Goldberg Variations BWV 988
Johann Sebastian Bach


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Bach is the fifth most popular composer in the Ultimate Hall of Fame, after Mozart, Beethoven, Elgar and Tchaikovsky. This is the fourth of his 11 entries and the first to feature in every Hall of Fame chart across the 20 years.

The story behind this work is one of music's best, with a cast of three. First, a count: Count Kaiserling, who suffered from insomnia. Second comes his much put upon musician, the eponymous Johann Goldberg. Finally, there is Bach. When Kaiserling was up all night, he would make Goldberg play in the adjacent antechamber. Bach's reputation as a fine composer reached the ears of Kaiserling, so Goldberg was sent to him to be well tutored. When Bach heard of the plight of Goldberg's boss, he penned the work.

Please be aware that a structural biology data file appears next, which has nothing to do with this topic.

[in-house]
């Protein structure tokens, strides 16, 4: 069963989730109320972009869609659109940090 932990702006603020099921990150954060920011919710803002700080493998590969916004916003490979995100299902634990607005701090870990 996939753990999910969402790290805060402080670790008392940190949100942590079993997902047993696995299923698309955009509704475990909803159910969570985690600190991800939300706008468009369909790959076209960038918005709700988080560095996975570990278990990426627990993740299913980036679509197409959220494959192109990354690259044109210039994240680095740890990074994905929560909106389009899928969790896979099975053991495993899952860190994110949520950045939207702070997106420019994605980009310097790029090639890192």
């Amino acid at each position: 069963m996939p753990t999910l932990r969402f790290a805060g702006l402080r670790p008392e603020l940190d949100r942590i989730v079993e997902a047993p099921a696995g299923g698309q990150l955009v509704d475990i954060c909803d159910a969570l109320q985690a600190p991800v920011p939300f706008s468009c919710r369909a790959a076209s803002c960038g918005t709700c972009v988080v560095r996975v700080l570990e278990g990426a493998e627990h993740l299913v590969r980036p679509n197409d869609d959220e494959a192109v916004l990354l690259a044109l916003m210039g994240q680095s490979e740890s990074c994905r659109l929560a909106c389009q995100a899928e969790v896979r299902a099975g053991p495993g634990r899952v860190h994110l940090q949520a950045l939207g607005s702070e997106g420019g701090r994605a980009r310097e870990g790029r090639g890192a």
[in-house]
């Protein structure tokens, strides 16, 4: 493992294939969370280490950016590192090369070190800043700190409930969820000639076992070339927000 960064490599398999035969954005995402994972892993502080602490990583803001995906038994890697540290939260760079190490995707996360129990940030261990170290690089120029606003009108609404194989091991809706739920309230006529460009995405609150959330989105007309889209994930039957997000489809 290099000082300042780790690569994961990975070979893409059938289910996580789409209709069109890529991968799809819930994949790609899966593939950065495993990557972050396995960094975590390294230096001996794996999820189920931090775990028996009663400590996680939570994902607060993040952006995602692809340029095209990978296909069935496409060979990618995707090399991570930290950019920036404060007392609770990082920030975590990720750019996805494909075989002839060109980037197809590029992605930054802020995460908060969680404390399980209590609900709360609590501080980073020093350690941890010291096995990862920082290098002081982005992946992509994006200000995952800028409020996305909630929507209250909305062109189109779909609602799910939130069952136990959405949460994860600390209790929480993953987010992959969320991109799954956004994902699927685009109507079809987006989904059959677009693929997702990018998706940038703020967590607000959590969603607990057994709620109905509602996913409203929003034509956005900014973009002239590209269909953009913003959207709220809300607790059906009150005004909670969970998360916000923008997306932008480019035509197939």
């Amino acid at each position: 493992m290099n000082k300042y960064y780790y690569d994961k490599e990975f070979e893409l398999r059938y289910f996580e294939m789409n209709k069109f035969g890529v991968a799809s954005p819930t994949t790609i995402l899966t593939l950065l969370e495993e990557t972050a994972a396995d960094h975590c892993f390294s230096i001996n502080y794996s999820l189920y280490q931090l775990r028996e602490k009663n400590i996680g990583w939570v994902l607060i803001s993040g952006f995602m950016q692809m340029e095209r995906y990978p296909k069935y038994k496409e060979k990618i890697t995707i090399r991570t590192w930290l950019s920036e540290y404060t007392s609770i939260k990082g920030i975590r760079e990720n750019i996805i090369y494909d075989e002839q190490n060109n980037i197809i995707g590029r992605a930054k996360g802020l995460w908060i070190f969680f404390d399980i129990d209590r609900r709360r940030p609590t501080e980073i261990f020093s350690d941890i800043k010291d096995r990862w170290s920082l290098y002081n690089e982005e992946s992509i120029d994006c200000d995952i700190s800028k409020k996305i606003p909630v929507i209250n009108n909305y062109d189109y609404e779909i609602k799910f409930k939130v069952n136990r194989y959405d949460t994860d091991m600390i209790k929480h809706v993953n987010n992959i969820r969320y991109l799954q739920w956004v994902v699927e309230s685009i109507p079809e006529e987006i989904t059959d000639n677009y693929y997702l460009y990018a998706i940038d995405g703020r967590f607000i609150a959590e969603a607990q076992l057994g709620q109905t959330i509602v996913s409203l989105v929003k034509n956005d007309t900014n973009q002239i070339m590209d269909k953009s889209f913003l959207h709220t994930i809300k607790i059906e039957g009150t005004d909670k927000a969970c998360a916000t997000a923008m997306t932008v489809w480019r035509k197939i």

It was a genre of music into which he had never before ventured, thinking variations almost a form of musical 'sheep counting' (in the most respectful sense) and thus perfect for an insomniac. Luckily for Bach, and also for Goldberg, the new composition helped to ensure that Kaiserling was out for the count. For his troubles, Bach was said to have been paid a goblet full of gold Louis D'or.